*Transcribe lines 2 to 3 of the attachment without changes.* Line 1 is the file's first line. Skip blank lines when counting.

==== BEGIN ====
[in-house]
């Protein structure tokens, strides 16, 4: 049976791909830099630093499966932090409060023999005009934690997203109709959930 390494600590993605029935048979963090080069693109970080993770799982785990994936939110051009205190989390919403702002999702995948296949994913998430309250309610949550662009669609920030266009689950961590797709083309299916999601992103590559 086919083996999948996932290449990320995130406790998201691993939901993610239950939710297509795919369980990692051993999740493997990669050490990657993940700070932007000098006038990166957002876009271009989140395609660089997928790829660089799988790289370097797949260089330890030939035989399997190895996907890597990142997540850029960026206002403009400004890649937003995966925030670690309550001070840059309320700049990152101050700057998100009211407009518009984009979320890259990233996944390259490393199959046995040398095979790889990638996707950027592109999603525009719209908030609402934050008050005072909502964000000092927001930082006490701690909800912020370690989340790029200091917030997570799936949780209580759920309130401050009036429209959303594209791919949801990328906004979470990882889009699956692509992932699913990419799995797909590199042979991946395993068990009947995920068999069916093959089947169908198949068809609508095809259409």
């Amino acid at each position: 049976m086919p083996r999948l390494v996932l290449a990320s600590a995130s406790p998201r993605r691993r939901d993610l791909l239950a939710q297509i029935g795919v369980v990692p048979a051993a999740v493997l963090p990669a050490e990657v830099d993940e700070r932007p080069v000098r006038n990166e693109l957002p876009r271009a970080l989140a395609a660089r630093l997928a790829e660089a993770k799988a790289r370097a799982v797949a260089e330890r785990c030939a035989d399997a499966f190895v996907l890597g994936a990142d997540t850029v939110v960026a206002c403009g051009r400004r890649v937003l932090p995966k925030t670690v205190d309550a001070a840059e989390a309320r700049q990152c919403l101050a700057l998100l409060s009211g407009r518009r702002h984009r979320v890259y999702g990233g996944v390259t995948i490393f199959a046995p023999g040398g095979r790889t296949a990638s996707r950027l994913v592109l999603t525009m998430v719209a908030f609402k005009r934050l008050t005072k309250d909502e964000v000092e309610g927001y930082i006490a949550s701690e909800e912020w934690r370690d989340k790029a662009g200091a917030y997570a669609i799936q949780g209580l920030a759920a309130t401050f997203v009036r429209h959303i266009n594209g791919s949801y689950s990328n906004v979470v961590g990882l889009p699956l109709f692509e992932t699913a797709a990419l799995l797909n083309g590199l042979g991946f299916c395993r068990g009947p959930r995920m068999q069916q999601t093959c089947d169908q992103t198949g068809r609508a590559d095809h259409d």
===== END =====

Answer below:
């Protein structure tokens, strides 16, 4: 049976791909830099630093499966932090409060023999005009934690997203109709959930 390494600590993605029935048979963090080069693109970080993770799982785990994936939110051009205190989390919403702002999702995948296949994913998430309250309610949550662009669609920030266009689950961590797709083309299916999601992103590559 086919083996999948996932290449990320995130406790998201691993939901993610239950939710297509795919369980990692051993999740493997990669050490990657993940700070932007000098006038990166957002876009271009989140395609660089997928790829660089799988790289370097797949260089330890030939035989399997190895996907890597990142997540850029960026206002403009400004890649937003995966925030670690309550001070840059309320700049990152101050700057998100009211407009518009984009979320890259990233996944390259490393199959046995040398095979790889990638996707950027592109999603525009719209908030609402934050008050005072909502964000000092927001930082006490701690909800912020370690989340790029200091917030997570799936949780209580759920309130401050009036429209959303594209791919949801990328906004979470990882889009699956692509992932699913990419799995797909590199042979991946395993068990009947995920068999069916093959089947169908198949068809609508095809259409």
């Amino acid at each position: 049976m086919p083996r999948l390494v996932l290449a990320s600590a995130s406790p998201r993605r691993r939901d993610l791909l239950a939710q297509i029935g795919v369980v990692p048979a051993a999740v493997l963090p990669a050490e990657v830099d993940e700070r932007p080069v000098r006038n990166e693109l957002p876009r271009a970080l989140a395609a660089r630093l997928a790829e660089a993770k799988a790289r370097a799982v797949a260089e330890r785990c030939a035989d399997a499966f190895v996907l890597g994936a990142d997540t850029v939110v960026a206002c403009g051009r400004r890649v937003l932090p995966k925030t670690v205190d309550a001070a840059e989390a309320r700049q990152c919403l101050a700057l998100l409060s009211g407009r518009r702002h984009r979320v890259y999702g990233g996944v390259t995948i490393f199959a046995p023999g040398g095979r790889t296949a990638s996707r950027l994913v592109l999603t525009m998430v719209a908030f609402k005009r934050l008050t005072k309250d909502e964000v000092e309610g927001y930082i006490a949550s701690e909800e912020w934690r370690d989340k790029a662009g200091a917030y997570a669609i799936q949780g209580l920030a759920a309130t401050f997203v009036r429209h959303i266009n594209g791919s949801y689950s990328n906004v979470v961590g990882l889009p699956l109709f692509e992932t699913a797709a990419l799995l797909n083309g590199l042979g991946f299916c395993r068990g009947p959930r995920m068999q069916q999601t093959c089947d169908q992103t198949g068809r609508a590559d095809h259409d």